The FCA has an issued guidance effective 27 April 2020 that essentially says customers experiencing financial difficulties due to Coronavirus can request a Payment Deferral for 3 months—and that firms should grant customers the payment deferral unless they decide that it is "obviously not in the customer's interests" to grant it. Here's how it works.
Who does this guidance apply to?
This FCA guidance applies to firms that issue regulated motor finance agreements for consumers (not businesses), such as:
- Hire purchase agreements (e.g., personal contract purchase (PCP) agreements)
- Personal contract hire (PCH)
- Conditional sale agreements
- Other debtor-creditor-supplier agreements
How will it help consumers?
The guidance is meant to provide consumers with temporary but immediate support if they're having trouble making car finance payments due to Coronavirus. The first option is a 3-month payment deferral, but the guidance lists other options that might be suitable as well—if a firm decides that a 3 month payment deferral is not suitable given the customer's situation (e.g., it's not in the customer's "best interests"). Here are the options:
- Payment deferral (3 months): The first measure to help if a customer is having temporary payment difficulties due to Coronavirus, a payment deferral mean you don't make payments for a period of time and during that time you are not considered to be in arrears.
- Payment deferral (less than 3 months): e.g., if the loss of income is for less than 3 months
- Reduced payments: e.g., if the loss of income is only partial
- Rescheduled term: e.g., extending the term of the loan which reduces monthly payment (but can mean higher overall interest charges)
How does a deferred payment work?
A Payment Deferral
means that you make no payments for a set period of time—without being "in arrears."
Deferred payments are typically added on to the end of your repayment period, extending the length of your agreement by, in this case, 3 months. Interest charges keep accruing for those extra months, which means that you'll end up paying a lot more than each deferred payment in the end. So a payment deferral can lead to difficulties such as a higher debt burden in the end.
A deferred payment might not mean a £0 payment. Some company's systems won't allow for a "zero" payment without causing a glitch; in this case you may be asked to make a payment of under £1 to avoid system errors.
Will I be charged a fee for payment deferral?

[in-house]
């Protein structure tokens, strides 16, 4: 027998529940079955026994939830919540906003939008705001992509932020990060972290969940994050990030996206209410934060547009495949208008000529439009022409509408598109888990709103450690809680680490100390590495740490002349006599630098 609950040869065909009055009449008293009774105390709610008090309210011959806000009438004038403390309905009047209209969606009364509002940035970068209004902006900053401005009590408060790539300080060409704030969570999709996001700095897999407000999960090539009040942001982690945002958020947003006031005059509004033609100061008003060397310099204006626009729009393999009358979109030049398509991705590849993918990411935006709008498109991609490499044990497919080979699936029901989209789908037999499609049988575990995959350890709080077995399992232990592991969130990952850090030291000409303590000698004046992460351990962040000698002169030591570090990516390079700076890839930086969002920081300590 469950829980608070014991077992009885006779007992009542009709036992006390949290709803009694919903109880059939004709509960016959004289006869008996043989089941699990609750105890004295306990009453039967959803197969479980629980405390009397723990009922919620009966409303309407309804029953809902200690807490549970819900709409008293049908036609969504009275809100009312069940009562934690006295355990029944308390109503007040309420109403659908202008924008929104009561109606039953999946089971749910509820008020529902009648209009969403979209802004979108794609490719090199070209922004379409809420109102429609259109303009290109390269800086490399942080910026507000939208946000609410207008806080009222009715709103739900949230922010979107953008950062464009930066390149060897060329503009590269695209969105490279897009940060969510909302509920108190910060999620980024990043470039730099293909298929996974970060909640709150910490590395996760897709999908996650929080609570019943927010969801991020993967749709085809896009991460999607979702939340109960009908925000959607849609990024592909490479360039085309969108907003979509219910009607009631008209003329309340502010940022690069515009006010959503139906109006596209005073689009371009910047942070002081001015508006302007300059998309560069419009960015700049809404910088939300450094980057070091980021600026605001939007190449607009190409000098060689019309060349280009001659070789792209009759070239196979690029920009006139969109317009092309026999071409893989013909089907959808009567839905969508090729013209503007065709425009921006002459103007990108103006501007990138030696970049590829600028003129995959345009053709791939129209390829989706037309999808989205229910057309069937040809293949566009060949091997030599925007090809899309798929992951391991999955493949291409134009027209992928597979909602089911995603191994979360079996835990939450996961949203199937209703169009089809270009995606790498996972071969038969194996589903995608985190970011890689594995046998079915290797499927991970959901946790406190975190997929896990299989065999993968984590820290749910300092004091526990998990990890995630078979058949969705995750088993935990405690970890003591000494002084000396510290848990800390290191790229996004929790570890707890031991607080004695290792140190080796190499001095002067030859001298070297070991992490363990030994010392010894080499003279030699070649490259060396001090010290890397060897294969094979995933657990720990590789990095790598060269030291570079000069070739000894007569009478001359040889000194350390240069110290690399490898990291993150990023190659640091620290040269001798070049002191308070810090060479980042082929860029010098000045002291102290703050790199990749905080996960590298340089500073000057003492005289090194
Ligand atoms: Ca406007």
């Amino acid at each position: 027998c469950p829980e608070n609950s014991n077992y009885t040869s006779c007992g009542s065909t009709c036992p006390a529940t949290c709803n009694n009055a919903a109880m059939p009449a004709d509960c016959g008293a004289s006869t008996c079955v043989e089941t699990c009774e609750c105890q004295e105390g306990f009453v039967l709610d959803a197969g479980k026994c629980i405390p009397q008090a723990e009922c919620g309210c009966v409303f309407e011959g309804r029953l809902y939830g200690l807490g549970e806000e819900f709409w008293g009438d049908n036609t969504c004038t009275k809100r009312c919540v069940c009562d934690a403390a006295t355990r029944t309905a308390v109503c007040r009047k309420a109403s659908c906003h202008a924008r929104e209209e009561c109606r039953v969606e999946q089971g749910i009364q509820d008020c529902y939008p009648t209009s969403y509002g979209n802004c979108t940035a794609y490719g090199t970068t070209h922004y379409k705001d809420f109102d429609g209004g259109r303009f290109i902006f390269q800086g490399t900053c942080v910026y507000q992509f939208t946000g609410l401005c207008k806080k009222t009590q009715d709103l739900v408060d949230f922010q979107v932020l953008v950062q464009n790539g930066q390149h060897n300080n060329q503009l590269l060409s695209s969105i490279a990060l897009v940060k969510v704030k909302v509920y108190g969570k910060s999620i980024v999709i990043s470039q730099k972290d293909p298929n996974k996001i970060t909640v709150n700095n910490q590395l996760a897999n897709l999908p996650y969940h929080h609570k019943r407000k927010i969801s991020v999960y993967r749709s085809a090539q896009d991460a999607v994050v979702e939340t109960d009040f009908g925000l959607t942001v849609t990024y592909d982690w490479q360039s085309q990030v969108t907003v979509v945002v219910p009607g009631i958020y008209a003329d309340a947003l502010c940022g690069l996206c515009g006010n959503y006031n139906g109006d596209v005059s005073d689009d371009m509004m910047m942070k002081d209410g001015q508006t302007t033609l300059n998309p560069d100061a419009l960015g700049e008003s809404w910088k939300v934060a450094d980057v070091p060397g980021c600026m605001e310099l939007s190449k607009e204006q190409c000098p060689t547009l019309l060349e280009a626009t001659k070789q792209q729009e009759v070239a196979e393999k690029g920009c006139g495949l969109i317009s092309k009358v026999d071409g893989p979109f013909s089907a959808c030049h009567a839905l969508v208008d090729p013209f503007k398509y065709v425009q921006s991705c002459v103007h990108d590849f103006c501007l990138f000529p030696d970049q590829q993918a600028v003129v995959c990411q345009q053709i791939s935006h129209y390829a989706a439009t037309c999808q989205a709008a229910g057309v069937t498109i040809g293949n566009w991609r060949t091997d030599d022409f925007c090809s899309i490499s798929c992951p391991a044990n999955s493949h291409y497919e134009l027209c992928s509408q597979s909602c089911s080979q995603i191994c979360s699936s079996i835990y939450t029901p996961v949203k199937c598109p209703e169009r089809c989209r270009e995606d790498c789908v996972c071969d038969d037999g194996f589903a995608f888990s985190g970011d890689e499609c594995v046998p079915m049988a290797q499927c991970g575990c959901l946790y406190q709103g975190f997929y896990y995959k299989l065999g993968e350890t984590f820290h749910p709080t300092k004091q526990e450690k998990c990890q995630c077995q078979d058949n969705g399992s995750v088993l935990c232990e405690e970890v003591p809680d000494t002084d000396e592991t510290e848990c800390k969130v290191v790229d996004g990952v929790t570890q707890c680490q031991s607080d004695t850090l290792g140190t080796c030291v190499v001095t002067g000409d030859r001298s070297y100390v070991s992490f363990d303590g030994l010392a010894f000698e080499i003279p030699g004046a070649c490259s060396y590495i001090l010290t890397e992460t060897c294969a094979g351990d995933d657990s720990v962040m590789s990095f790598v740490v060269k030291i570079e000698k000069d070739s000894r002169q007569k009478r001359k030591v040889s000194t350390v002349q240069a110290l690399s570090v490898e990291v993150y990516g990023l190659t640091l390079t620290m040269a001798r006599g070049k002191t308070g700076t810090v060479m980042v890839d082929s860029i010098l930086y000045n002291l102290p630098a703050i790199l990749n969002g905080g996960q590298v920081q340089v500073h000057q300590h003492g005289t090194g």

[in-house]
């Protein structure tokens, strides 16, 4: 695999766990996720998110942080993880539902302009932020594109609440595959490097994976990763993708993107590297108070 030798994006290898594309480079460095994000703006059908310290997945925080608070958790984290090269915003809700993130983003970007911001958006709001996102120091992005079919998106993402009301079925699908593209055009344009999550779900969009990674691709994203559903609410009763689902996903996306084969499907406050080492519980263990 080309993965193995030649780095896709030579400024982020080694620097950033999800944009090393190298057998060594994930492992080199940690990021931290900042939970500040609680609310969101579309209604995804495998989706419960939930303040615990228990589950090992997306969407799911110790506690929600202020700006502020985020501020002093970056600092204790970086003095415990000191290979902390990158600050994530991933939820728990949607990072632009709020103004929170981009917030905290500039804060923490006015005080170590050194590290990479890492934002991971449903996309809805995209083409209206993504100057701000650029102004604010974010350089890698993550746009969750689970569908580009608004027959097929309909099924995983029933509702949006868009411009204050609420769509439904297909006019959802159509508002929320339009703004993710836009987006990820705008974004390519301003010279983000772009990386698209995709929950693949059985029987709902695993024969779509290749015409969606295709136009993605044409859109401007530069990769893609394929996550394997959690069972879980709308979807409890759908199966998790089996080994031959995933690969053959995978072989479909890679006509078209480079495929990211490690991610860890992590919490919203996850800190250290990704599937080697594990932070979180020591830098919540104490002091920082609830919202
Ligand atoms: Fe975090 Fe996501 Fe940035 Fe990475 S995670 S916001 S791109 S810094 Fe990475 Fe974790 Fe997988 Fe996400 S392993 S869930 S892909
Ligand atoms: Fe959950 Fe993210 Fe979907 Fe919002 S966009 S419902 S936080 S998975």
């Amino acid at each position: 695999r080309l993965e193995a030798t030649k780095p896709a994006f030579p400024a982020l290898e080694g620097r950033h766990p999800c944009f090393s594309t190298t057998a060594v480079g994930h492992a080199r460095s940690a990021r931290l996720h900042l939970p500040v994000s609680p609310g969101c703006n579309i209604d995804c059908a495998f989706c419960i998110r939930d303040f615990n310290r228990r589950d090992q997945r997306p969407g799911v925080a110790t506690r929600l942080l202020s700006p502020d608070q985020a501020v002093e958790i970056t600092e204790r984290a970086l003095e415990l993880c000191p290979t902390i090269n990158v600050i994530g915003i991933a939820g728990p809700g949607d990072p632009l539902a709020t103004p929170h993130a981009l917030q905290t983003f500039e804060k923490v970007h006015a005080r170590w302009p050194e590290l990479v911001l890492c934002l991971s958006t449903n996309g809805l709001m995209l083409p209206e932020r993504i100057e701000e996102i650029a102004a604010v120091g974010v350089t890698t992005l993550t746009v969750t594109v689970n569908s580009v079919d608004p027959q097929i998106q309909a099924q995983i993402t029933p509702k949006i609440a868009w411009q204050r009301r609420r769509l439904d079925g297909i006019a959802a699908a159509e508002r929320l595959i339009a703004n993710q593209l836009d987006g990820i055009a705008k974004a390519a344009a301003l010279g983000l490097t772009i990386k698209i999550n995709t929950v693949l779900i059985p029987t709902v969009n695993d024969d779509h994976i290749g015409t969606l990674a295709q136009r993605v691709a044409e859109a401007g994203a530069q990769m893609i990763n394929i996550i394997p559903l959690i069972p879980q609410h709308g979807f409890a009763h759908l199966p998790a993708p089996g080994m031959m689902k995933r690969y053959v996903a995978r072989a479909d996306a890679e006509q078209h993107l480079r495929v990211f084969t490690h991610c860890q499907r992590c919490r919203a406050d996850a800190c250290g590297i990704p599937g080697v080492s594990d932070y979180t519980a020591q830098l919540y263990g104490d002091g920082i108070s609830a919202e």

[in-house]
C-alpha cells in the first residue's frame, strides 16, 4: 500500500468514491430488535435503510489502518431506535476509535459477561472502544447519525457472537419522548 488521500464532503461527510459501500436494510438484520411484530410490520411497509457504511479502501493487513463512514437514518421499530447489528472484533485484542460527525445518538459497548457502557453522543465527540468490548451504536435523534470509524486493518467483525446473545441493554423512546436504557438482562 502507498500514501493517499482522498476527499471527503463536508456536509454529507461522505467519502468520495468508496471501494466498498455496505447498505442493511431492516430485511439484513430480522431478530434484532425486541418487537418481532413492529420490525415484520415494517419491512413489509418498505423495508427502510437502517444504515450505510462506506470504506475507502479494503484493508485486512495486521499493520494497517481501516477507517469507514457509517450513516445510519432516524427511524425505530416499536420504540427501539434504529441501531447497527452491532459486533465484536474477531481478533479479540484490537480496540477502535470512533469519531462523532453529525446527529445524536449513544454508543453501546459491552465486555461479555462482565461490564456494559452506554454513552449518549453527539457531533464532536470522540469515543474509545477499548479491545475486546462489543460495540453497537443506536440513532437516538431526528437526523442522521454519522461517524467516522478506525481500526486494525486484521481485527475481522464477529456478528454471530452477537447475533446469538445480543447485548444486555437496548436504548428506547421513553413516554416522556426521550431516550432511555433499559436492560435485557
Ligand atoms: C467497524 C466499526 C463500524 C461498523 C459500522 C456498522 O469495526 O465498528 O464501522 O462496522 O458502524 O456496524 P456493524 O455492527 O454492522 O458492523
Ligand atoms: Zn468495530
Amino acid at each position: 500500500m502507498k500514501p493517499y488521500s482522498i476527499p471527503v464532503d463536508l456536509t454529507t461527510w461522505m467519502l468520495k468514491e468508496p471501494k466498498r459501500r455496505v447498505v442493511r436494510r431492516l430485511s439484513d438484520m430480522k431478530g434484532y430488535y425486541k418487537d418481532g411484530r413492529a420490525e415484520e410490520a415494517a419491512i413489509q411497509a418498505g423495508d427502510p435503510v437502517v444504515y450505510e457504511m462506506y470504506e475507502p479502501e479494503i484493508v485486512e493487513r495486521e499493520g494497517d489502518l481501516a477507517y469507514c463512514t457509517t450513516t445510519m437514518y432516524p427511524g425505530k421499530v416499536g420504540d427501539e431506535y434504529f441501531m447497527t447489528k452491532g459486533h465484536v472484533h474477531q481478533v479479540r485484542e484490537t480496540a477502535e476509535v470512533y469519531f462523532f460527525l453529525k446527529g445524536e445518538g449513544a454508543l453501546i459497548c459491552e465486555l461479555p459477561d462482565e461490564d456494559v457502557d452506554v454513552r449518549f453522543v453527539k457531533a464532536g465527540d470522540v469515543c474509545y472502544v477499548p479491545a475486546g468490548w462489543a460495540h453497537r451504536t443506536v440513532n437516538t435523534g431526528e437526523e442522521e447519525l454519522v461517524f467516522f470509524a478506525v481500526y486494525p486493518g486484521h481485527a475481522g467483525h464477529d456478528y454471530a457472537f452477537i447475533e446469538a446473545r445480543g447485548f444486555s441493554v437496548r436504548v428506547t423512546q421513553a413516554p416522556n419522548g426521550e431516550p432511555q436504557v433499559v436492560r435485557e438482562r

No, you should not be charged a fee for taking a payment deferral or another solution.
You will be charged interest during this period, however. Firms are allowed to continue charging interest during a payment deferral. This means at the end of the deferral period you'd owe more in interest payments and your balance would increase.
Will the Payment Deferral affect my credit rating?
The Payment Deferral itself should not affect your credit rating—it means that you make no payments for a set time without being "in arrears." However, if additional forbearance is required (e.g., waived interest and charges), then these would be reported on your credit file and could negatively affect your credit rating.
How do I apply?
Contact your lender to request a payment deferral before 26 July 2020. If you are granted a deferral it will usually be for 3 months from the time it is granted, so your deferral period could extend beyond 26 July 2020.
It's possible that the FCA will extend this deadline.
PCP balloon payments
The guidance further suggests that in cases where a PCP reaches the end of its term between 27 April and 26 July 2020, firms should work with customers who want to keep their car but cannot make the balloon payment due to Coronavirus, to find a fair outcome.
If a customer wants to return the vehicle at the end of the contract but cannot do so due to the Coronavirus situation, they should be aware that they are unable to continue using the vehicle after the contract expires.
Is this guidance enough for consumers?
We asked StepChange, the UK's leading debt charity, what they think about the new FCA guidance. Richard Lane, Director of External Affairs at StepChange, said:
"The proposed new measures on car finance fill some of the gaps that were left in the previous approach required by the FCA to firms' offering of forbearance to people suffering loss of income due to the pandemic.
"What is becoming urgent is to gain some understanding of what lenders will do at the end of the initial forbearance period—we think it is unlikely that most people whose income has been affected will be fully back on their feet and able to resume normal payments plus repayment of the sums accumulated during the forbearance period by that time. It's likely that forbearance periods will need to be extended."
StepChange has further advice on debt help during Coronavirus here.